Other options and approaches from the different manufacturers take a similar approach. Raven Industries has a product called Slingshot that records what you are doing with various data sets and synchs to cloud-based software. Trimble’s Connected Farm wirelessly extracts the data from the growers’ applications throughout the seasons and consolidates it. Across the board, manufacturers assert that these technologies pay for themselves in about a season of use.

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Figure 5: A Kinze Autonomous Harvest System, consisting of a tractor, a grain cart, and a combine. Image courtesy of Kinze.


Almost every piece of agricultural equipment has sensors and controls these days. Sprayers now have sensors that sense whether plants are nutrient deprived or not, and sensors dragged across the field show the textural variation in the soil.

“We use load cells on grain carts, magnetic flux sensors to sense when power take-off (PTO) shafts are turning and grain is unloaded, infrared sensors to count the seed as it goes down the seed tube, load cells on planters to understand the down force required to plant the seeds, and GPS receivers for positioning,” says Schildroth.

The use of soil moisture sensors, networked using cellular modems, is growing very rapidly. “When I was on our family farm, in the early 90s, the task I disliked the most was to go in the fields and read soil moisture content meters,” says Mecham. “Corporate family farms can have as many as 35,000 acres and one person doing just that all day. So, this is extremely important, especially in areas where you have to pump the water from deep well systems. Now farmers can receive that information via e-mail or text messages.”

“Our basic guidance system will come standard with a series of inertial sensors that provide feedback to the guidance system on the tilt of the field or the vehicle’s pitch, roll, yaw, or heading,” says Martinez. “Combines have optical sensors that record the volume that is passing through their grain elevator, as well as moisture sensors. So, in real time, we know the volume and we know the moisture content of that crop being harvested.”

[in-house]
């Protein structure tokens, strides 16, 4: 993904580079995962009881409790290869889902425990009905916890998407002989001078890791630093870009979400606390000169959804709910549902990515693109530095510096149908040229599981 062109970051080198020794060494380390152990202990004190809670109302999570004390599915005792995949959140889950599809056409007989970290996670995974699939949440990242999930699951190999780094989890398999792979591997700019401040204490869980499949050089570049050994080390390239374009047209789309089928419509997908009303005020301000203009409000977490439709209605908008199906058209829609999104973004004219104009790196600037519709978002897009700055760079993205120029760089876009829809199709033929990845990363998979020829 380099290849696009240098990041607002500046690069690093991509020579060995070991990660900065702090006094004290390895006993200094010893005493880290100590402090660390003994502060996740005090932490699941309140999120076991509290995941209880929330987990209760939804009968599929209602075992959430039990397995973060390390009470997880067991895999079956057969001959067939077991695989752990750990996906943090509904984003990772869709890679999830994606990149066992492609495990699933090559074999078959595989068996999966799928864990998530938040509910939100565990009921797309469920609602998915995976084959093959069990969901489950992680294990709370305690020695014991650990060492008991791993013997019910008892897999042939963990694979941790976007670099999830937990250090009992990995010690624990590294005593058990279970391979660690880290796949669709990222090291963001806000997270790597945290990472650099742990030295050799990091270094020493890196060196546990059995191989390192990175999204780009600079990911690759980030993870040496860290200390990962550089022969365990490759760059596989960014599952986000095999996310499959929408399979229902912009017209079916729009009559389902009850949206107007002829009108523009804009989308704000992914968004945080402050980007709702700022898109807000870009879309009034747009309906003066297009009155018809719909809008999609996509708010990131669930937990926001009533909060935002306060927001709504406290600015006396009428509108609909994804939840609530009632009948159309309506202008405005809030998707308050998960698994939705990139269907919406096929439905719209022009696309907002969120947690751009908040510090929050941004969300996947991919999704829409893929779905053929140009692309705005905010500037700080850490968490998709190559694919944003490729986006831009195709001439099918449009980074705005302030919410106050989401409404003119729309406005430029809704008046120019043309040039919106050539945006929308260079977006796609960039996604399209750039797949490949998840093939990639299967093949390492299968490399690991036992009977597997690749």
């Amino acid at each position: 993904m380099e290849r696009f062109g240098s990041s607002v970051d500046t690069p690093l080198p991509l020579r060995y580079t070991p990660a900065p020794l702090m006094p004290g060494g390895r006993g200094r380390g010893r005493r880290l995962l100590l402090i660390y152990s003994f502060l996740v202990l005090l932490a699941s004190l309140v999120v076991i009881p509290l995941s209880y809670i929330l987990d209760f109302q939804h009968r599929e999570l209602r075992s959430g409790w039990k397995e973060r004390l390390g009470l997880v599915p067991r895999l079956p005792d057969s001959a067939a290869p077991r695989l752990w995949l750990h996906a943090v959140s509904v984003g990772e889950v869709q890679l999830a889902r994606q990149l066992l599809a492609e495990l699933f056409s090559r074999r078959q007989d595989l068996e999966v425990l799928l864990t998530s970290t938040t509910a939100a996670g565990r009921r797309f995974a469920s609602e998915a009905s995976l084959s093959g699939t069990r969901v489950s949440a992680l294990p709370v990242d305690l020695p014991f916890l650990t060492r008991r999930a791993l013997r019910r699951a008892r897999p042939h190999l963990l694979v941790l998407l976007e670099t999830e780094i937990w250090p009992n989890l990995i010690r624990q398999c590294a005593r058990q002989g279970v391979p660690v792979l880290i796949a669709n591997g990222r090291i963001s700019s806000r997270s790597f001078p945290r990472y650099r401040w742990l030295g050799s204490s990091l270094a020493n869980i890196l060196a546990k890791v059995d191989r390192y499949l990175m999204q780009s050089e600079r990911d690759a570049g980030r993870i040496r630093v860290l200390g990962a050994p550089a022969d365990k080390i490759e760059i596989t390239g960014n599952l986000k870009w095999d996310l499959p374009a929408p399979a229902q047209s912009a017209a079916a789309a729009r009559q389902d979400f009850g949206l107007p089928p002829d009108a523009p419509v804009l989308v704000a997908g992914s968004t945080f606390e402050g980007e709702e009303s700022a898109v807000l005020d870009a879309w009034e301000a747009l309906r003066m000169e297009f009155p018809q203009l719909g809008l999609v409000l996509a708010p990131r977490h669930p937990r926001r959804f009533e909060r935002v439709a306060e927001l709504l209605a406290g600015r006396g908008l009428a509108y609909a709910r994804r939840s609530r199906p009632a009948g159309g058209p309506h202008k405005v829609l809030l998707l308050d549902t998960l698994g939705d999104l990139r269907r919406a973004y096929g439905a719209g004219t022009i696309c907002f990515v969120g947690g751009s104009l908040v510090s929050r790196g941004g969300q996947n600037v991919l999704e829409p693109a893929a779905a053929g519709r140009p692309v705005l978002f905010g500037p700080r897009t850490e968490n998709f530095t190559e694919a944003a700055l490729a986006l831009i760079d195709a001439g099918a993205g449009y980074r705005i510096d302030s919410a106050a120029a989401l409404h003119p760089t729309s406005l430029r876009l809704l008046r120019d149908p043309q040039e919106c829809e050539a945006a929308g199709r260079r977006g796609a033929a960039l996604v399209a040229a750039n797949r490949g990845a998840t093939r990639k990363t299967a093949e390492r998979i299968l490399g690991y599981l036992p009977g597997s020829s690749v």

Sensors are now being used to control the height of spray booms, which can be up to up to 120 feet across. “So, as they are traveling at high speeds across the field, if you don’t have a perfectly flat field, you are going to hit that boom on the ground,” Martinez points out. “It is no longer feasible for the driver to control the height of his boom fast enough. So, we just announced a system that uses ultrasonic sensors to sense, very quickly, the profile of the ground so that it can then, via hydraulics, move the boom up and down as needed.”

Trimble’s GreenSeeker sensor is a localized, real-time sensor that is mounted right to the spraying vehicle. It uses an optical sensor and a few different light bands to measure the health of the crop in real-time.

“Immediately, as the sprayer is traveling and recording this data, it is creating a prescription to also then apply nitrogen in the right amount needed in that particular portion of the field,” Martinez explains. The company’s WeedSeeker spot spray system uses advanced optics to sense whether a weed is present and signals a spray nozzle to deliver a precise amount of chemical—spraying only the weed and not the bare ground.


Future developments in precision agriculture include autonomous farm vehicles, the use of imagery from UAVs, and telemetry — wirelessly transmitting back to the office data on crop health, soil characteristics, and yield, as well as on the status of the farm machines, which will allow farmers to improve planning for vehicle servicing and maintenance, says Swain. Sensors that can analyze and manage soil compaction are also in the future, according to Achen.

Currently, growers get feature unlock codes from their dealer. “In the future,” says Mecham, “we would like dealers to be able to send them directly to the devices on the vehicles, via modem, to allow customers to try new features. Our customers are demanding that level of simplicity.”


This feature is one of a three-part series that appear in the publications of the Location Media Alliance, detailing various aspects of the application of geospatial technologies to food and agriculture. Read a detailed accounting of the crop lifecycle and supply chain in a feature titled, “Adding Track and Trace to the Agricultural Supply Chain,” that appears in LBx Journal. Read about how, “Mapping Local Resources Helps San Jose Battle Food Insecurity,” via Informed Infrastructure.